The production took place on 28th, 29th and 30th
of April 2003 at a contractor of individual Computers. Since the
pictures and especially the video take up quite a bit of web space,
we might remove them shortly. If you like them, please download and
keep them on your hard drive. Use by the press is explicitly allowed
if you mention the source. |
Jeri is a little camera shy :-)
before we even started, I took a
close look at the circuit boards to check if they have been properly
tested. I've had problems before with boards that came as
"electrically tested", but still with a 4-6% failure rate, which is
typical for untested boards. Since there's a lot of valuable parts
on the C-One, I did not want to take any risk, and searched for the
needle prints of the electrical test adapter with a microscope. The
picture shows a section of the FPGA pads, which have a distance of
0.5mm (about 1/50th of an inch). The needle prints are easy to see.
Prior to SMD placement, the SMD
solder paste is "printed" on the board. Think of the solder paste as
viscous solder. It stays in shape after the mask is removed, and
it's (of course) only on the SMD pads. The mask is 0.15mm thin sheet
metal, and the holes are laser-cut into it, which is currently the
most precise method of making such a mask. Many people still think
that etching the mask is state-of-the-art, but laser is a lot more
precise, faster, and about the same price.
The non-vision machine places
all 0805 parts (ferrites and capacitors), Tantalums, PLCC sockets
and SO-ICs. This is a view from the back with all the part feeders.
Precision of this machine is about 0.25mm (1/100th of an inch) due
to possible shifts of the board itself, which cannot be recognized
without a vision system. It would be possible to place 0603 parts
with this thing, but the robot head is equipped with a nozzle that
can also carry heavy parts like PLCC chips and big tantalums. This
nozzle would swallow the small 0603 parts with the vacuum.
This is the robot arm of the
vision machine. The arm uses a nozzle that can be exchanged
automatically, without manual interaction. This way, 0603 parts and
the heavy FPGAs can be placed without interruptions. The camera
module, pickup-nozzle and centering/checking clamps are easy to see.
The centering clamps are also used for an identification of the
part: Resistors and capacitors are checked for the right value "on
the fly", and if the part has the wrong value, it's dropped in the
"bad ID" box. About one out of 1000 resistors has the wrong value,
so this ensures production quality.
The "critical parts" like
QFP208 and TQFP100 are aligned with the fixed vision camera. This is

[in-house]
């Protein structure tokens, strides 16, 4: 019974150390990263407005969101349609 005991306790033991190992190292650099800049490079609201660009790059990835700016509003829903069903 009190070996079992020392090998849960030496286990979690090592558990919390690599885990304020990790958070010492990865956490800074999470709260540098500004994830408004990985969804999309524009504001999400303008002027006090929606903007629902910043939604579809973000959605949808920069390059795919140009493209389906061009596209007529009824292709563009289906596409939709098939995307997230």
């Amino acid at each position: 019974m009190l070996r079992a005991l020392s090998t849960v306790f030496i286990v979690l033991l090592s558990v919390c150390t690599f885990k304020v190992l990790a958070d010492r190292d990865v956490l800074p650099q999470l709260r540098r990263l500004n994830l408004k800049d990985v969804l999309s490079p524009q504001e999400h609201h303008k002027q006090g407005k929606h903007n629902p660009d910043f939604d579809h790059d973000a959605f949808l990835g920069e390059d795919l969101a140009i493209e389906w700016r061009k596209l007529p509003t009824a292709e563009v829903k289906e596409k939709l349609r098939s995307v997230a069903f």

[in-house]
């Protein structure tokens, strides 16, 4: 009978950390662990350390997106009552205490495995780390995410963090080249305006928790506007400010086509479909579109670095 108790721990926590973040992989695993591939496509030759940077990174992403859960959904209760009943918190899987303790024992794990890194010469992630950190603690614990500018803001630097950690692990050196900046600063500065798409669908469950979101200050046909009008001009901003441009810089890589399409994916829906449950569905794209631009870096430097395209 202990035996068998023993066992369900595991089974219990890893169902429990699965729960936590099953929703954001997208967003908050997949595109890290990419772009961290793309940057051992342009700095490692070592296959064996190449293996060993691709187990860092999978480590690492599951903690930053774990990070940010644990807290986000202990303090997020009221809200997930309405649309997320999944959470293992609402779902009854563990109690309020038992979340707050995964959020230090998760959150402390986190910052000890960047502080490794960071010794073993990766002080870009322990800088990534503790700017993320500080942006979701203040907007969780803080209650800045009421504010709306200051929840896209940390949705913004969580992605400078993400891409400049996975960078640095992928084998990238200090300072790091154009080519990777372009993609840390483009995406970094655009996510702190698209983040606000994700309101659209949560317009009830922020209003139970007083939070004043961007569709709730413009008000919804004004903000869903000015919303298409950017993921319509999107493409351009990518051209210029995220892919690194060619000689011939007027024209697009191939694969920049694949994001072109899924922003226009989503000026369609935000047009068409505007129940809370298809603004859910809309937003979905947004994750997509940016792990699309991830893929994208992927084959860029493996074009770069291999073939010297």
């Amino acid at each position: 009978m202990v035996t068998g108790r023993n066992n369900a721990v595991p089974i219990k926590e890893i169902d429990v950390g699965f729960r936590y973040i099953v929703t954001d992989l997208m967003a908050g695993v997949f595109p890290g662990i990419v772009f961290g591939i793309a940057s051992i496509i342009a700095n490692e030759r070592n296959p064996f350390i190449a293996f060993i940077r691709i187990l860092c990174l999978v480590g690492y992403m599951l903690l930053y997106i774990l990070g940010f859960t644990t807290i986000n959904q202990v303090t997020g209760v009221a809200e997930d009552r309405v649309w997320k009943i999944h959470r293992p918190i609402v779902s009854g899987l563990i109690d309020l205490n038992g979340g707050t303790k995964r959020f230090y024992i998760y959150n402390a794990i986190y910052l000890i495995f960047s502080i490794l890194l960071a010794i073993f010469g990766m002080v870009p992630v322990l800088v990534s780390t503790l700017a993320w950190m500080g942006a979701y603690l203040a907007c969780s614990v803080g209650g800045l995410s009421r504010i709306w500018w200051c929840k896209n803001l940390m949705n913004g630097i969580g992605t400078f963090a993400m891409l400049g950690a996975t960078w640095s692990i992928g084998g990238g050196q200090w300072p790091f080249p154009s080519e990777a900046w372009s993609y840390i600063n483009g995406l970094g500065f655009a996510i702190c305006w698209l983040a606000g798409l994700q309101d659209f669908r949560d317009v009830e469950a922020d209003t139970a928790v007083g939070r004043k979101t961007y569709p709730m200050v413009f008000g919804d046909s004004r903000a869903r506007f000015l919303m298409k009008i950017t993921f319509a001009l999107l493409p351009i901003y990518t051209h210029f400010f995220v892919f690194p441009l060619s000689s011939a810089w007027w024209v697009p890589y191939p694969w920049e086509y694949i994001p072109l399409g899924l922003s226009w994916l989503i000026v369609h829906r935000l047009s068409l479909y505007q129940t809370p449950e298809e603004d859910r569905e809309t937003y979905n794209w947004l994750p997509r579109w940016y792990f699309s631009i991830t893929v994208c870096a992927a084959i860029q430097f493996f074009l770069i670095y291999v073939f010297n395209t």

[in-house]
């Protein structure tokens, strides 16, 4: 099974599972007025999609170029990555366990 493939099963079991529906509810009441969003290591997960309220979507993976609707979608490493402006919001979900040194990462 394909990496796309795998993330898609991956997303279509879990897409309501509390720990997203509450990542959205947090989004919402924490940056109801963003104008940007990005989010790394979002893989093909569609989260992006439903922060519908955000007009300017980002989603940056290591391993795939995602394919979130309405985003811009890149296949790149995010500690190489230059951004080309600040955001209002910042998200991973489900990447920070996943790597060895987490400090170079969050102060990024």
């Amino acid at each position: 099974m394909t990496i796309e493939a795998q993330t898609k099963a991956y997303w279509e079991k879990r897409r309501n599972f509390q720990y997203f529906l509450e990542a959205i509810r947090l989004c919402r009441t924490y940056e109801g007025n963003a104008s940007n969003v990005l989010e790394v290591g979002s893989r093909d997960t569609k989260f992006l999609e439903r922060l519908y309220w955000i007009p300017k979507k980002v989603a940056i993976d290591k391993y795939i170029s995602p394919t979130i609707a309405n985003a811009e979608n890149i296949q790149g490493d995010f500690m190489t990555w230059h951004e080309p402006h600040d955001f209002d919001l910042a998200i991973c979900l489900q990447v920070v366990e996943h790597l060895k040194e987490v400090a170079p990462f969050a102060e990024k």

a picture of the monitor that watches the part from the bottom and
recognizes it's shift/rotate alignment before it is placed on the
board. The board shift itself has been measured before with the
flying vision camera on the robot arm. Precision of the vision
machine is better than 0.05mm.
after the "small machine"
has placed the "uncritical" parts, the half-assembled board is
placed in the vision machine. The picture shows the machine near the
end of the program, where the second FPGA is about to be placed.
After SMD placement, the board
is run through the "pizza street", the reflow-oven. Hot air is used
to solder all parts at the same time. The temperature curve can be
adjusted precisely in five zones, as the last picture shows.
After manual placement of the
through-hole parts (connectors, slots and pin headers), the whole
board is run over the wave solder. Liquid solder is pumped from the
bottom against the board. The soldering process itself only takes a
few seconds, but the board must run over the flux foam and the
pre-heat area of the machine, which takes about a minute. Still a
very good time, given the fact that it's a few hundred solder points
on the C-One! To all of you who are worried about the space for the
second PCI: The drills have been protected against soldering before
the board has been run through the machine, so a second PCI can be
added without special equipment - if this will ever be necessary :-)
Before the board is fired up
the first time, all critical solder joints are inspected under a
microscope. The picture shows the side of the most critical parts,
the FPGAs in QFP208 package. You see a perfect placement and
error-free soldering. This is not always the case, sometimes
solder bridges have to be removed manually.
This picture shows the board
and the two spots that require manual SMD rework. The additional 10K
resistor near the FPGA ensures safe startup of the EP1K100, and the
additional 3k3 resistor above the CPU is responsible for startup of
the whole computer (ATX power-on circuit).
final_board.jpg (caution: 436K!)
Same picture as above, but without the microscope add-ins and the
vision_working.mpg (caution: 3.9M video!)
is a small video of the vision machine working. After I push the
"start" button, the machine starts looking for three vision points
on the board to determine it's position and rotation (You can see
the end of this step when the light on the flying camera goes off).
The video is about three minute long, and does NOT show the full run
of the program (that was nearly 5 minutes). To be honest, it's quite
boring to see the machine run at it's 50-parts-per-minute beat,
especially when you've heard the noises of two machines in the same
room continuously for three days in a row.